Beginnings in North Carolina is a great example of a non-profit organization that proactively helps parents of children diagnosed with hearing loss. According to their website, Beginnings assists parents with understanding test results, communication strategies, options for hearing accommodations, and the American Disabilities Act. Beginnings not only provides important information and ample resources online, but also emotional support and advocacy for these families. When a child screens positive for hearing loss on the newborn hearing screen in North Carolina, Beginnings sends a representative to answer questions and provide parents with comprehensive information regarding hearing loss. As successful as Beginnings has been with families of children with hearing loss, one has to wonder if this intervention would also work for older adults diagnosed with hearing loss. Would providing a folder of comprehensive information during hospitalizations, primary care visits, or pharmacy visits assist with getting older adults with hearing loss into hearing healthcare appointments sooner rather than later?

Making do…

During Mr. Smith’s hospital stay, Beginnings for the elderly was not available, nor were readily accessible accommodations like assistive listening devices, or even a folder of information about his hearing loss. What we did have, however, was a yellow disposable stethoscope that doubled as a somewhat effective hearing device for Mr. Smith. The disposable stethoscope wasn’t perfect as he often still required repetition, but it made engaging in conversations for Mr. Smith more feasible, and subsequently, he seemed happier.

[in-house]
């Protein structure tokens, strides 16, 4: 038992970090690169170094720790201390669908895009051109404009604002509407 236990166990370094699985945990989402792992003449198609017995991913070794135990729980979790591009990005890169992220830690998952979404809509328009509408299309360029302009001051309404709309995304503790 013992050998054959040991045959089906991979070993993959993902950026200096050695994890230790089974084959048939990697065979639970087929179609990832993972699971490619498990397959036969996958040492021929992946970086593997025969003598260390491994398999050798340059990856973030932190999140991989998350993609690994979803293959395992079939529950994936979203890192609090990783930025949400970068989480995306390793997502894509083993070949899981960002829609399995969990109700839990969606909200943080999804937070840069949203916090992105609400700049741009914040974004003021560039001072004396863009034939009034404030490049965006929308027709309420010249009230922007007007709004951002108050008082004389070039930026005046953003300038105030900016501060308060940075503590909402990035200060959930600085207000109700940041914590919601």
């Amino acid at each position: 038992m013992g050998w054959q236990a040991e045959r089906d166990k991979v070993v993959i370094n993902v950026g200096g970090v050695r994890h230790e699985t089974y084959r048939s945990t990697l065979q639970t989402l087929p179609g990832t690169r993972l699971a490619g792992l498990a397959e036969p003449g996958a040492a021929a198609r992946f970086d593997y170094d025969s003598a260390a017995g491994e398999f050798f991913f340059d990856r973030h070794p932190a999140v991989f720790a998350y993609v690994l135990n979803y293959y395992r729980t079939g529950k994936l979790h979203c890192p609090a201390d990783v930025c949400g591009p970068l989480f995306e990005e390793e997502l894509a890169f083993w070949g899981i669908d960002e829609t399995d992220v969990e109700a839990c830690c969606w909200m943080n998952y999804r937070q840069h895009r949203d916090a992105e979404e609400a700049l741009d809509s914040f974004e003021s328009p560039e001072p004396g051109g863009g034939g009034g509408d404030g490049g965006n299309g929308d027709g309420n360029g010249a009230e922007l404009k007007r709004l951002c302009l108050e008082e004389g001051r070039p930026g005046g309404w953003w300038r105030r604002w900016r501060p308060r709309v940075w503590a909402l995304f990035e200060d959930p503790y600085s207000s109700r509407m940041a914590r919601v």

I sometimes wonder how different it would have been if I could have provided an over-the-counter assistive listening device or given Mr. Smith a folder filled with comprehensive information on his hearing loss. I wonder if it would have improved the quality and quantity of information he ultimately retained and was discharged home with regarding his diagnoses, medication regimens, and his hearing loss. But instead, I sent Mr. Smith home with his standard discharge papers, the yellow disposable stethoscope, and a note pad paper scribbled with information about various accommodations and resources, and a note that he should see his primary care provider to obtain an audiology referral, in hopes that he would comply. I have a feeling he did, with a smile.

Amber Kimball Hsu is Disability Policy Postdoctoral Research Fellow at Northwestern University in Chicago and a 2020 – 2021 Health and Aging Policy Fellow. She would like to acknowledge her mentors, Megan McHugh, PhD; Allen W. Heinemann, PhD; and Sumitrajit Dhar, PhD, for their helpful review of this piece.

The views and opinions expressed by Perspectives contributors are those of the author and do not necessarily reflect the opinions or recommendations of the American Nurses Association, the Editorial Advisory Board members, or the Publisher, Editors and staff of American Nurse Journal. These are opinion pieces and are not peer reviewed.